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Bullfrog by Deke Welles

Updated: Aug 25, 2020

In 1990, I suggested to my four siblings that we build another family camp.  We all shared Cricket Island and loved it, but were finding it difficult to squeeze in sufficient Desbarats time without extensive overlap and strain on kitchen, beds . . . and each other. Another camp would free up vacation availability and create more opportunities for us and our kids to see one another.

Everyone agreed that this was a good idea, but they did not have the same sense of urgency: another camp was a “nice to have” item, not a “must have” convenience.  Being only a seven hour drive away, still desirous of alleviating some of the Cricket congestion, and warming to the idea of having a place of our own, I received permission from my brothers and sister to build our own place. 

My father once observed that if anyone was ever to build on the mainland parcel purchased by my grandparents many years ago, a good site probably existed above a large flat rock along the shore opposite the northeastern edge of Coatsworth.  Hopie, our kids and I walked around this area in the summer of 1991 and though the trees were so dense it was difficult to get an exact feel for the view, we concurred.  We confirmed the locations for both the main house and sleeping cabin in early April of 1992 and commenced building that summer.

Some friends who owned Town & Country Cedar Homes helped us with the design of our cabins.  The main living area is reminiscent of Cricket with a long dining table at one end and a fireplace at the other.  We liked the notion of a sleeping loft such as at the Scott Welles camp, hence a very high ceiling.  Often the kitchen gets relegated to the rear of a Desbarats building. We desired ours to be out front so that those in the cooking area could see the lake and be part of the action, yet we wished to be able to close it off when the occasion called for it. Finally, we decided to insulate and provide heat to the main house to enable late fall or winter visits.

Such visits would require potable water in addition to heat.  Rather than boil lake water (once we chopped through the ice), we decided that digging a well would do the trick.  There is a lot of good quality underground water and quite a few wells along the north shore of the Desbarats area.  Most of the water around us had been located between 5 and 75 feet below ground level.  To be safe, we budgeted drilling down to 100 feet.  After 275 feet we had no more than a slow, inadequate flow.  We attempted a second well with similar, meager results. Plan B: for winter we would use a “heat trace” to keep our lake water supply from freezing – and boil our drinking water.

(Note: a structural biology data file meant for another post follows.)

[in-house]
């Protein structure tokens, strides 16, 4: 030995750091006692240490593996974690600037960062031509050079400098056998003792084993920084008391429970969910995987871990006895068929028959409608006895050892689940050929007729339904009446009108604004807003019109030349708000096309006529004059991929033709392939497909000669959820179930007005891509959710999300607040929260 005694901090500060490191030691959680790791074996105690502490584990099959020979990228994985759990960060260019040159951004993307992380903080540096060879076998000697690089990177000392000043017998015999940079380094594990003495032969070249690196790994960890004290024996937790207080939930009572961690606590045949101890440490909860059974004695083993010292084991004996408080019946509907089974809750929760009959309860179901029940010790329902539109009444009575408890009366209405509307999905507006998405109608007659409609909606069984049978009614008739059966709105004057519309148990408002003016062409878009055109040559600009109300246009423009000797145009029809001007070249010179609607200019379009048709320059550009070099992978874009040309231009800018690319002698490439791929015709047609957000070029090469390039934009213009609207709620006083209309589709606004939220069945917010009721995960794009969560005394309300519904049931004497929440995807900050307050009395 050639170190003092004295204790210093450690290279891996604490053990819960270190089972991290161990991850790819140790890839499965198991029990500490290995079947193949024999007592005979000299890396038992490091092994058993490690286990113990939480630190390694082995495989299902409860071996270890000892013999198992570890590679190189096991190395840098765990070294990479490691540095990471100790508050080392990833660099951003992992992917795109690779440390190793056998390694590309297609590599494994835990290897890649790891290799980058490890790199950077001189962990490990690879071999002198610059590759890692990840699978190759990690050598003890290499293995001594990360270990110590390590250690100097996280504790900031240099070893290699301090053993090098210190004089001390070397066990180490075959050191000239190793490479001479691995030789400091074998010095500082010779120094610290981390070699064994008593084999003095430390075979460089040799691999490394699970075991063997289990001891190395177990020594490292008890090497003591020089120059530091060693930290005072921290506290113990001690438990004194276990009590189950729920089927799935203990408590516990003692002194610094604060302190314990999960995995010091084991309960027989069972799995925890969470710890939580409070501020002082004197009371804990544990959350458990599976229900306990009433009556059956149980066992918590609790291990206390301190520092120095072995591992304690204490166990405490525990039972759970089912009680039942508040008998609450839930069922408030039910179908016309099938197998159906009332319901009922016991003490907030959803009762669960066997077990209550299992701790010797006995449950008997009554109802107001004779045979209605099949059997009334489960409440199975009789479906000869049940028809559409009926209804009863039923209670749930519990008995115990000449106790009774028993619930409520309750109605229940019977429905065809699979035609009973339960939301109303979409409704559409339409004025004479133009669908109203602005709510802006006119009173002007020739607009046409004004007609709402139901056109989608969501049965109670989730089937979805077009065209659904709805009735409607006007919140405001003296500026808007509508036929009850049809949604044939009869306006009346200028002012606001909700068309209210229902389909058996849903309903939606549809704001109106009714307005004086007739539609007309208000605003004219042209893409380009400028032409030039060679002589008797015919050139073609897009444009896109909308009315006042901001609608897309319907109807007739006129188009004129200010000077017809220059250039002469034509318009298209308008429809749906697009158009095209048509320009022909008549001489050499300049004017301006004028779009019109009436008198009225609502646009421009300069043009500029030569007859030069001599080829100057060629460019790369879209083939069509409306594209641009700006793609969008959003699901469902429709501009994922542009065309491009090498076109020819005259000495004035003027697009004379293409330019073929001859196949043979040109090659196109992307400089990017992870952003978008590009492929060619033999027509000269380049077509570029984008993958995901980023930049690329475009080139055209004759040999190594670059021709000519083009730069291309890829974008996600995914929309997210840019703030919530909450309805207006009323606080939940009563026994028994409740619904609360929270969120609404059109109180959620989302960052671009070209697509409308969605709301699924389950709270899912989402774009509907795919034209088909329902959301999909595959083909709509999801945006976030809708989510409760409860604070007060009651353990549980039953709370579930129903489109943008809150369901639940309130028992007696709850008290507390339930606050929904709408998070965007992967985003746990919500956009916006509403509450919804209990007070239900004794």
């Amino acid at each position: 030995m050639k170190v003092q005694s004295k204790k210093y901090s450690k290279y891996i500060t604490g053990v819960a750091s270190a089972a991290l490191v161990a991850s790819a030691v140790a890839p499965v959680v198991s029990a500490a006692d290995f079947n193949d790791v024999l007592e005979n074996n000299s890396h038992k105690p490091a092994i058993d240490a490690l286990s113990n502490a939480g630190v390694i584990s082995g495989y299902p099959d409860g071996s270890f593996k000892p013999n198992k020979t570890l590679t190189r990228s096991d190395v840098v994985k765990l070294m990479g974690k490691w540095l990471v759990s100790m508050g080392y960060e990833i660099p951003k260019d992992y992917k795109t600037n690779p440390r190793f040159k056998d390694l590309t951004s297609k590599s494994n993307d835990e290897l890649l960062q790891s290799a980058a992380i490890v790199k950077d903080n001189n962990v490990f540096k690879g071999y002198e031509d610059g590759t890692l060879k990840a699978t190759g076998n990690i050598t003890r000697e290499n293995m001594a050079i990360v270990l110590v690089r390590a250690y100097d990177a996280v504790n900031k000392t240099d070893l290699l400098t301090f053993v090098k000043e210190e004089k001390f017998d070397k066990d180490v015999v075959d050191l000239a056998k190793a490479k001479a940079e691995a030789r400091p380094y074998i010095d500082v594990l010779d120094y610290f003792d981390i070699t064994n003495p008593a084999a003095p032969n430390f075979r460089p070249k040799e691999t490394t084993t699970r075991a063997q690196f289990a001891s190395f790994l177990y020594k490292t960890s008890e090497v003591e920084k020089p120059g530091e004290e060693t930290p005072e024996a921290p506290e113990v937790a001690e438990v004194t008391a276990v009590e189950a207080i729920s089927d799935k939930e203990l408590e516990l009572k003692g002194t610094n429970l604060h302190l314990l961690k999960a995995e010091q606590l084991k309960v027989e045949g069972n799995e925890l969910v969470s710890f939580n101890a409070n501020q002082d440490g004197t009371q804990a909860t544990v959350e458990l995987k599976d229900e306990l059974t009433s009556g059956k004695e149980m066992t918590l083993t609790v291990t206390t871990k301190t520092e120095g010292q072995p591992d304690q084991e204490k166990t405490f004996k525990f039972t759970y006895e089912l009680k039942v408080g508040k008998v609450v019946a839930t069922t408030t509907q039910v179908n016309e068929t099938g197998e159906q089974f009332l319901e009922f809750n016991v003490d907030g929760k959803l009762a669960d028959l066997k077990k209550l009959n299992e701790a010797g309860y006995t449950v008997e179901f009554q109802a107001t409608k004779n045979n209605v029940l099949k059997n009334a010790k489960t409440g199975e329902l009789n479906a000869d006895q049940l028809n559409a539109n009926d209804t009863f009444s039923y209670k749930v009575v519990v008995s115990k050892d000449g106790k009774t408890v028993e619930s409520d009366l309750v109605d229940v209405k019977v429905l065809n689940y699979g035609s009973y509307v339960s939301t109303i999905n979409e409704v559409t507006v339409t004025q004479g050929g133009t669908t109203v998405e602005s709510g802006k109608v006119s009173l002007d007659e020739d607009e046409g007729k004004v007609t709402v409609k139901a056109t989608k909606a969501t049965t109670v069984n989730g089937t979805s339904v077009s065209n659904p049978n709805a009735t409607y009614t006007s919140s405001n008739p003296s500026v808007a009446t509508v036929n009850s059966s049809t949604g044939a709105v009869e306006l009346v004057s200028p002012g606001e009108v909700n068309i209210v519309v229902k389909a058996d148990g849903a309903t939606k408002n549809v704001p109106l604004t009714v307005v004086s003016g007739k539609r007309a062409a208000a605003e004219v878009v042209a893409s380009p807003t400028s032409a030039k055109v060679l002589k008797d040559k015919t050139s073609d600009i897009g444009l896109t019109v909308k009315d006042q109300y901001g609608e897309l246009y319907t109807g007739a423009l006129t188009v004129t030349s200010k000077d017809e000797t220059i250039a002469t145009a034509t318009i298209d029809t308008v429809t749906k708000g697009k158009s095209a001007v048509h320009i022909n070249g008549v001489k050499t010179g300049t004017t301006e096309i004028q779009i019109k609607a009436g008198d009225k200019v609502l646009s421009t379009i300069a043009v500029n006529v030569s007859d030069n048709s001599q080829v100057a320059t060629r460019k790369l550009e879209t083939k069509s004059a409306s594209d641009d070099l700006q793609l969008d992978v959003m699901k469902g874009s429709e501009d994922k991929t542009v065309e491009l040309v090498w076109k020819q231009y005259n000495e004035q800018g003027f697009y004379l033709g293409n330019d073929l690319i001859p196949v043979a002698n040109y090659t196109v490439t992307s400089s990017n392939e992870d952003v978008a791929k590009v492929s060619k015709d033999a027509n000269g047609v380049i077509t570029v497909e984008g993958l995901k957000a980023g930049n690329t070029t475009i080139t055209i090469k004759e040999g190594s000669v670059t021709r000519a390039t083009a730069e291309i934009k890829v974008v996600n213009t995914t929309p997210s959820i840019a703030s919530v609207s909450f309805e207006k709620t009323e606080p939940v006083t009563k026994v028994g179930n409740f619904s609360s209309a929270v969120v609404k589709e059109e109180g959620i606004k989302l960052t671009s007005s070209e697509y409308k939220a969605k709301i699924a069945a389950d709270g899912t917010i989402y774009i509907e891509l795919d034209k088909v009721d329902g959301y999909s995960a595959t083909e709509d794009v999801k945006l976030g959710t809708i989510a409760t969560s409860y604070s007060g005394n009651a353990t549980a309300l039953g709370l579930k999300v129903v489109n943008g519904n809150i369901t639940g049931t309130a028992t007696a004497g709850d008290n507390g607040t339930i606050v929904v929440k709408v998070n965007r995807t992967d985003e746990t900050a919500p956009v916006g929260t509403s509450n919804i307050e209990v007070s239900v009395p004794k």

At the beginning of May, 1993 our structures were complete.  Hopie and I met the moving van with our “settlers’ effects” at Canada Customs. They reviewed our list of goods and ushered us through without even opening the truck.  Perhaps if they had studied it more thoroughly and noticed that we had a bull’s head on board we would have been detained.

Many places in Desbarats have some sort of wild animal head on the wall.  Often they are moose (such as at Cricket) or deer.  We had decided to name our camp “Bullfrog” in honor of my grandparents who had the foresight to procure the land we were going to occupy. The original Bullfrog was a large mahogany inboard, subsequently converted to inboard-outboard drive. Many people in Desbarats still carry the image in their minds of the wonderful, diminutive Betty Welles piloting the big craft around the lake.  So if our camp was to be named Bullfrog, shouldn’t we have a bull? 

We performed quite a search for a bull’s head and I thought I had zeroed in on one in Matamoros, Mexico. It was a fighting bull on the wall of a restaurant.  I left the purchase negotiations to a business colleague.  Some months later, actually one week before the moving van was scheduled, my associate called confirming that our bull had been procured. I said, “Good, you finally got that fighting bull.”  He replied, “No, I was unsuccessful, but I found one in Brownsville, TX instead. It’s nice but not quite the same.” “What does it look like?” I asked. “It’s got big ears.”

On May 8, 1993 the bull was hung on the fireplace.  Bullfrog was complete.

. . . Oh, about spending some winter time in Desbarats.  On Dec. 26, 1993 Hope, our three kids and I ventured up to enjoy the beauty of Desbarats in the snow and ice.  It got rather chilly that evening and we had a frozen pipe problem.  I called our caretaker the next morning and asked, “How cold did it get last night?”  He said, “Minus forty.”  Attempting to be a smart aleck, I responded, “Celsius or Fahrenheit?”  His reply: “If you look at your thermometer, you’ll see that they are one and the same at that temperature.”


We gave winter one more shot in 1994.  As of this writing in 2008, we have yet to return.  (And as of this writing in 2020, this still holds true.)

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